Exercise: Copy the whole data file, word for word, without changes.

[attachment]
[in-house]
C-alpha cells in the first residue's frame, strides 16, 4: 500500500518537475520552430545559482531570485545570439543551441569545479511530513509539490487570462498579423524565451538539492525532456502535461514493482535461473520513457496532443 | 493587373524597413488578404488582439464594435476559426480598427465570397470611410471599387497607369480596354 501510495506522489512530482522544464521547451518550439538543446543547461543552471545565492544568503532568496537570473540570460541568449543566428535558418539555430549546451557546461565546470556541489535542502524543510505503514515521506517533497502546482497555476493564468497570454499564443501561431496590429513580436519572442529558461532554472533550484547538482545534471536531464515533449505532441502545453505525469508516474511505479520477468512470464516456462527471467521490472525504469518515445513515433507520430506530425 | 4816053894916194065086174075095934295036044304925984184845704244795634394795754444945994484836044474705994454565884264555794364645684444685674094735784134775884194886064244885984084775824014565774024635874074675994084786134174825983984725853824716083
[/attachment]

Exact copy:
[in-house]
C-alpha cells in the first residue's frame, strides 16, 4: 500500500518537475520552430545559482531570485545570439543551441569545479511530513509539490487570462498579423524565451538539492525532456502535461514493482535461473520513457496532443 | 493587373524597413488578404488582439464594435476559426480598427465570397470611410471599387497607369480596354 501510495506522489512530482522544464521547451518550439538543446543547461543552471545565492544568503532568496537570473540570460541568449543566428535558418539555430549546451557546461565546470556541489535542502524543510505503514515521506517533497502546482497555476493564468497570454499564443501561431496590429513580436519572442529558461532554472533550484547538482545534471536531464515533449505532441502545453505525469508516474511505479520477468512470464516456462527471467521490472525504469518515445513515433507520430506530425 | 4816053894916194065086174075095934295036044304925984184845704244795634394795754444945994484836044474705994454565884264555794364645684444685674094735784134775884194886064244885984084775824014565774024635874074675994084786134174825983984725853824716083